Sorry DM, your instructions didn’t work for me. I removed all 3 files and rebooted. After that the Network panel in System Preferences still remembered most if not all previous configurations. I’m using OS X 10.6.8.

    Tonight I will try to connect by wire to my router at home.

    [Conclusion: it worked with the router at home, so my problem was not with OS X, but with the DHCP server at work; has now been resolved.]

  • Yevgen

    Hi,
    Thank you very much!
    It fixed my problem!

  • lemons69

    Many thanks for this …. Got me out of a very sticky spot !

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  • Miriam Hamsa

    Worked for me. I had to mess around with a few more network settings, but I’m up and running for the first time in a week. fingers crossed that it stays up. I spent hours on the phone with ATT, replaced my router, had an ATT tech come to my house…. nothing worked. Everything I read said to reinstall your system, which I didn’t want to do. The people at the Apple Store, where I had an appt for this afternoon, refused to tell me if they would do the clean reinstall for me, and honestly, I didn’t want to go down there in the rain. So, I made one last search online and found your video. Will it continue to work? I don’t know. But this is only the second time this week I’ve gotten a good solid connection, and the first one only lasted ten minutes.

  • Shant Shahrigian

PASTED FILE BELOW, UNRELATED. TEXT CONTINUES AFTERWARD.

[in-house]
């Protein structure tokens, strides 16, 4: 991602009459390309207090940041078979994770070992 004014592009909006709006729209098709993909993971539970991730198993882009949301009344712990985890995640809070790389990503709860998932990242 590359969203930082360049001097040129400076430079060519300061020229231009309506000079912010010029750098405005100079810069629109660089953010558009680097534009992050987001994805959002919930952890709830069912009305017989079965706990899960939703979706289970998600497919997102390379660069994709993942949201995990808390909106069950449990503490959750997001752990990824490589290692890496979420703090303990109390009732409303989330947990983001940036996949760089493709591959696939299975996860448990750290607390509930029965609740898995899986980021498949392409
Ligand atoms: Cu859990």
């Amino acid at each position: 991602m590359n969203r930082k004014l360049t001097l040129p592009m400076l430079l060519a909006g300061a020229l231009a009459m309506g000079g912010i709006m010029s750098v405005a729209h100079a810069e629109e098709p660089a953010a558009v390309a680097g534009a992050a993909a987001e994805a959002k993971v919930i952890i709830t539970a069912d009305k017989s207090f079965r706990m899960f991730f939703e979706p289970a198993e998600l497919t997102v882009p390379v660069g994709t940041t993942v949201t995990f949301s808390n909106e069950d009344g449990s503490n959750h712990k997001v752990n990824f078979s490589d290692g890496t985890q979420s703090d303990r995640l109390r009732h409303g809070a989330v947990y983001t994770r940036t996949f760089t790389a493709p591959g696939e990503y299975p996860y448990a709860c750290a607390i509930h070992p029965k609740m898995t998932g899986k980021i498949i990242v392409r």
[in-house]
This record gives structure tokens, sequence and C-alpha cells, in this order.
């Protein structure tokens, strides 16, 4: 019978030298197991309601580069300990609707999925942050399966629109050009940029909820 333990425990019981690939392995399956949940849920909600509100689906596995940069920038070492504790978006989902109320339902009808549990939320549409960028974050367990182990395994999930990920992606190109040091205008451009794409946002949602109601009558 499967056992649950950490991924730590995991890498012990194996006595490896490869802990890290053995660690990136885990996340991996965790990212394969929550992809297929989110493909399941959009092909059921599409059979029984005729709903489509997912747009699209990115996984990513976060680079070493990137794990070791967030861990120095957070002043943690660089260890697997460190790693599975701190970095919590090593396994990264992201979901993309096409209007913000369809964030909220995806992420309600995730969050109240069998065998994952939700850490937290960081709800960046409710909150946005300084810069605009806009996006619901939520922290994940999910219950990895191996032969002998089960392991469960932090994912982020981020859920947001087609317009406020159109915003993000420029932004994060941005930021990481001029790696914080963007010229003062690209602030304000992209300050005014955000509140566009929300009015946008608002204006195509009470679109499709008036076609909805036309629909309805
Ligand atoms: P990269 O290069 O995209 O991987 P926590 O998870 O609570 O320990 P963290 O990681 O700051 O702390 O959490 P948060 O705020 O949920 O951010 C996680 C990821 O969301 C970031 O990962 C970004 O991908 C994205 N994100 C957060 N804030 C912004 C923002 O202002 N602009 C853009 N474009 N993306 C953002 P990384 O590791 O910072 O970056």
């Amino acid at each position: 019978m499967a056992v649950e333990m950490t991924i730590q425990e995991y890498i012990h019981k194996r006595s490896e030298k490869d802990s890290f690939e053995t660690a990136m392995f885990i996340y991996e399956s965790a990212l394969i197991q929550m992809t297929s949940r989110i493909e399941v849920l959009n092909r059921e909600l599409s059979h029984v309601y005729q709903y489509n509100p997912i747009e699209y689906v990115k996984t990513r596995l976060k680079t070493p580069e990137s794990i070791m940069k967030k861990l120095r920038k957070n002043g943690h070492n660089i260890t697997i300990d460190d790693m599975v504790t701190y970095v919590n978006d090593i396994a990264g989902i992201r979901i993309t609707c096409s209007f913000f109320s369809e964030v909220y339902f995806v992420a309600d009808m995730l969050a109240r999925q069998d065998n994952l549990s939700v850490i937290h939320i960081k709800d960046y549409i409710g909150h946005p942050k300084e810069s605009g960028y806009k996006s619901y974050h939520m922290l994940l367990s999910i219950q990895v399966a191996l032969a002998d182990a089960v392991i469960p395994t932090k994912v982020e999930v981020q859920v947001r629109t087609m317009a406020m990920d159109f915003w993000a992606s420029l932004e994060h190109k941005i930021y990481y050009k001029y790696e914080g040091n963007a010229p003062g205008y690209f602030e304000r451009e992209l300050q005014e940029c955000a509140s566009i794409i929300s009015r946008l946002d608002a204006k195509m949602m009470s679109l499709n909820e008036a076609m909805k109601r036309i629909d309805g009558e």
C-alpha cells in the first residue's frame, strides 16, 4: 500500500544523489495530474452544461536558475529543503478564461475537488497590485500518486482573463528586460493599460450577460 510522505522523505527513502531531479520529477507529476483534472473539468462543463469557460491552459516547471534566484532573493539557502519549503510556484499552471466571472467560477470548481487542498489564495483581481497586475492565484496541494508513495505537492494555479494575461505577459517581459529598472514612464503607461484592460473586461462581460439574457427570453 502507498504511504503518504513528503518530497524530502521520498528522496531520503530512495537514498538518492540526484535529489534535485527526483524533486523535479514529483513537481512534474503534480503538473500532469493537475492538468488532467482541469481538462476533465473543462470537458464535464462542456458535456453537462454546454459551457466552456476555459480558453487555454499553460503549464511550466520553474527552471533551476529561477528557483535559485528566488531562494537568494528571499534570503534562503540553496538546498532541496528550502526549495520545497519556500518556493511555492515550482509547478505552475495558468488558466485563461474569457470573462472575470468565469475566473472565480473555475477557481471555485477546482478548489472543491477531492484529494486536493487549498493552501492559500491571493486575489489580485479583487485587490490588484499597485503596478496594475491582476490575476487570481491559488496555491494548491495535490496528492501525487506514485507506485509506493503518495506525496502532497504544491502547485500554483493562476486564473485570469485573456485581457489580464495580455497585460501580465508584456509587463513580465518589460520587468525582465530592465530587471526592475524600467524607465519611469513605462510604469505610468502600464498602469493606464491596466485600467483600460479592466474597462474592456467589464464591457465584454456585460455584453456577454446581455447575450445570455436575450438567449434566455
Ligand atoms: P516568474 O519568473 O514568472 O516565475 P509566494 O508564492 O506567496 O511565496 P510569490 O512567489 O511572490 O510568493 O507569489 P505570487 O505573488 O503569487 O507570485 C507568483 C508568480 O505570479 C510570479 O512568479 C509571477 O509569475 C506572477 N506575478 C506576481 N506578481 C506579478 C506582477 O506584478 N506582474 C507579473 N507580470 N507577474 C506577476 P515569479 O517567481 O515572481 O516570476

I don’t seem to have the file called com.apple.alf.plist on my Max OS 10.4.11.

    Any equivalent I could try to delete??

    Many thanks.

  • akexcerio

    Im in a hotel- with a wireless network that uses a web browser log in.however i cannot get even that far.i have a self assigned IP – 169.254.205.223 this happens a bit but ive always been ablero dhcp lease my way out of it.or resort to a cable. But not here.confused as fuck.ive removed the com.apple.alf.plist but its made no difference.and the wireless betwork isnt in my networks. Im using automatic locations like always.

    Confused.lost.annoyed. Can anyone help?

  • Alexandre Spengler

    Hi there,

    I spent about four days trying to solve this puzzle. What worked for me
    was to change the modem/router password system from WEP to WPA. You can
    do that by typing the modem address in your browser and selecting a new
    password system. You can still use the same password if you wish.

    What happened is that my Imac 27 (10.6.8) wasn’t recognising the modem
    security setting and therefore the DHCP could not properly assign a
    valid IP (..a friend actually explained me that..). To know if that is
    really your case, click in the airport icon on the top right of your
    screen (the radar like icon) with the “Option” button pressed. Right
    bellow the network you are trying to connect it will appear some further
    settings like “PHY Mode”, “BSSID”, “Channel” and finally “Security”.
    In my case, even though there was a required password to log in the
    network, “security” was being shown as “none”. So I got in the modem
    through a flatmate computer and changed the password system from WEP to
    WPA2. As simple as that.

    Hope it helps.

    Cheers

  • Shaa’iBe Original

    Whaat ?! You didn’t fix anything. After your so called ” Fix ” your ethernet still had an self assigned ip address -______-

About the author

Michael SteeberMichael Steeber is a student who is obsessed with everything Apple. He enjoys making videos and runs the MSComputerVideos YouTube channel in his free time. You can follow him on Twitter as well.